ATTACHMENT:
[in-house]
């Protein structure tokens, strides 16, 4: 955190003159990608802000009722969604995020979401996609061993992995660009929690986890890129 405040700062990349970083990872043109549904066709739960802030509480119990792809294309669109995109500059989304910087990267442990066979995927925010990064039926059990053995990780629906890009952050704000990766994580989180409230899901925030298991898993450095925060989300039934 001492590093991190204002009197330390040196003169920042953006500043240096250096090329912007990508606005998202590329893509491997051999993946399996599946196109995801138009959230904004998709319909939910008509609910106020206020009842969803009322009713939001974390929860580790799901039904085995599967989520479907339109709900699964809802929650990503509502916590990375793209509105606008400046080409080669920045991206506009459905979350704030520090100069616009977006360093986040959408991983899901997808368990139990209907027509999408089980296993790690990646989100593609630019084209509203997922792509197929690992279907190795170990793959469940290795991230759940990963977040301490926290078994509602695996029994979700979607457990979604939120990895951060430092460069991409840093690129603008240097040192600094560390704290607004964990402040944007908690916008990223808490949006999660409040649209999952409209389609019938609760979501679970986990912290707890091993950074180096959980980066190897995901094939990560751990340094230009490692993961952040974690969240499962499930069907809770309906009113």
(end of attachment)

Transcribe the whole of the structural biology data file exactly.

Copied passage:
[in-house]
């Protein structure tokens, strides 16, 4: 955190003159990608802000009722969604995020979401996609061993992995660009929690986890890129 405040700062990349970083990872043109549904066709739960802030509480119990792809294309669109995109500059989304910087990267442990066979995927925010990064039926059990053995990780629906890009952050704000990766994580989180409230899901925030298991898993450095925060989300039934 001492590093991190204002009197330390040196003169920042953006500043240096250096090329912007990508606005998202590329893509491997051999993946399996599946196109995801138009959230904004998709319909939910008509609910106020206020009842969803009322009713939001974390929860580790799901039904085995599967989520479907339109709900699964809802929650990503509502916590990375793209509105606008400046080409080669920045991206506009459905979350704030520090100069616009977006360093986040959408991983899901997808368990139990209907027509999408089980296993790690990646989100593609630019084209509203997922792509197929690992279907190795170990793959469940290795991230759940990963977040301490926290078994509602695996029994979700979607457990979604939120990895951060430092460069991409840093690129603008240097040192600094560390704290607004964990402040944007908690916008990223808490949006999660409040649209999952409209389609019938609760979501679970986990912290707890091993950074180096959980980066190897995901094939990560751990340094230009490692993961952040974690969240499962499930069907809770309906009113």